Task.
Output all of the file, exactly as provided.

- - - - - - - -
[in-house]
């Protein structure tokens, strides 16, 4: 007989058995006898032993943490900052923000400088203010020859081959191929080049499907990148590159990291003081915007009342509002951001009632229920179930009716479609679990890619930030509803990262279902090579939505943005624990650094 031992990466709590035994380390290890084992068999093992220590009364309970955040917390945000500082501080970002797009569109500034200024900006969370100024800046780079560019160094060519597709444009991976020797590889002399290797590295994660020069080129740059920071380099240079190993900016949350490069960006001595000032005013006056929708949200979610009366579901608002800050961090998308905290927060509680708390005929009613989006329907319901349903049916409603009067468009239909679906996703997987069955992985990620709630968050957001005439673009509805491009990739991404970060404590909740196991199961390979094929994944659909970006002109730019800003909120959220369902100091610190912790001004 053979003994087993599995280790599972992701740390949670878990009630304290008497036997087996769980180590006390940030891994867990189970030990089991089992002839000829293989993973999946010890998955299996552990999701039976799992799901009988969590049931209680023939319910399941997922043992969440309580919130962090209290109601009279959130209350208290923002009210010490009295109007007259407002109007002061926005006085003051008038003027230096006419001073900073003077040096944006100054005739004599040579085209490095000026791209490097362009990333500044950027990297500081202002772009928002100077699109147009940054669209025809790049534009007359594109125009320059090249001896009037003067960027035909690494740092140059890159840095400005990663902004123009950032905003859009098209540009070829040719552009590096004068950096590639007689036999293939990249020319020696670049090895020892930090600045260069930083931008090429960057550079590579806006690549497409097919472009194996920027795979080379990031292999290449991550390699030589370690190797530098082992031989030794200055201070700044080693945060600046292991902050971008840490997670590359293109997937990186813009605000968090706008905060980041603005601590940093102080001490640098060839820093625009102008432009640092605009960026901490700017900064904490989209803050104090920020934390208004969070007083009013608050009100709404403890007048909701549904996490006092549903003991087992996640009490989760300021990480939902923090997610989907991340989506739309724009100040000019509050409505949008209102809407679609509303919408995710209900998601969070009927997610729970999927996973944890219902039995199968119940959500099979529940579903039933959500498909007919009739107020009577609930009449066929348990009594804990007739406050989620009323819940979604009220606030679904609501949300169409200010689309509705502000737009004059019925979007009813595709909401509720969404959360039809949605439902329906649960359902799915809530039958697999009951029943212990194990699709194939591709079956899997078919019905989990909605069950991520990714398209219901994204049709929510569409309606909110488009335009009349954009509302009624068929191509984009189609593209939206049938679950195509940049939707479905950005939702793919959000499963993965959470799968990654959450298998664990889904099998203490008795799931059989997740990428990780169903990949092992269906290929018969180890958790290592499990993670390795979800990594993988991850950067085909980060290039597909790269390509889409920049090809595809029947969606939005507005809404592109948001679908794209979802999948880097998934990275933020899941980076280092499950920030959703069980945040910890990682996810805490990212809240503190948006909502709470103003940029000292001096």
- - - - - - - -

[in-house]
């Protein structure tokens, strides 16, 4: 007989058995006898032993943490900052923000400088203010020859081959191929080049499907990148590159990291003081915007009342509002951001009632229920179930009716479609679990890619930030509803990262279902090579939505943005624990650094 031992990466709590035994380390290890084992068999093992220590009364309970955040917390945000500082501080970002797009569109500034200024900006969370100024800046780079560019160094060519597709444009991976020797590889002399290797590295994660020069080129740059920071380099240079190993900016949350490069960006001595000032005013006056929708949200979610009366579901608002800050961090998308905290927060509680708390005929009613989006329907319901349903049916409603009067468009239909679906996703997987069955992985990620709630968050957001005439673009509805491009990739991404970060404590909740196991199961390979094929994944659909970006002109730019800003909120959220369902100091610190912790001004 053979003994087993599995280790599972992701740390949670878990009630304290008497036997087996769980180590006390940030891994867990189970030990089991089992002839000829293989993973999946010890998955299996552990999701039976799992799901009988969590049931209680023939319910399941997922043992969440309580919130962090209290109601009279959130209350208290923002009210010490009295109007007259407002109007002061926005006085003051008038003027230096006419001073900073003077040096944006100054005739004599040579085209490095000026791209490097362009990333500044950027990297500081202002772009928002100077699109147009940054669209025809790049534009007359594109125009320059090249001896009037003067960027035909690494740092140059890159840095400005990663902004123009950032905003859009098209540009070829040719552009590096004068950096590639007689036999293939990249020319020696670049090895020892930090600045260069930083931008090429960057550079590579806006690549497409097919472009194996920027795979080379990031292999290449991550390699030589370690190797530098082992031989030794200055201070700044080693945060600046292991902050971008840490997670590359293109997937990186813009605000968090706008905060980041603005601590940093102080001490640098060839820093625009102008432009640092605009960026901490700017900064904490989209803050104090920020934390208004969070007083009013608050009100709404403890007048909701549904996490006092549903003991087992996640009490989760300021990480939902923090997610989907991340989506739309724009100040000019509050409505949008209102809407679609509303919408995710209900998601969070009927997610729970999927996973944890219902039995199968119940959500099979529940579903039933959500498909007919009739107020009577609930009449066929348990009594804990007739406050989620009323819940979604009220606030679904609501949300169409200010689309509705502000737009004059019925979007009813595709909401509720969404959360039809949605439902329906649960359902799915809530039958697999009951029943212990194990699709194939591709079956899997078919019905989990909605069950991520990714398209219901994204049709929510569409309606909110488009335009009349954009509302009624068929191509984009189609593209939206049938679950195509940049939707479905950005939702793919959000499963993965959470799968990654959450298998664990889904099998203490008795799931059989997740990428990780169903990949092992269906290929018969180890958790290592499990993670390795979800990594993988991850950067085909980060290039597909790269390509889409920049090809595809029947969606939005507005809404592109948001679908794209979802999948880097998934990275933020899941980076280092499950920030959703069980945040910890990682996810805490990212809240503190948006909502709470103003940029000292001096």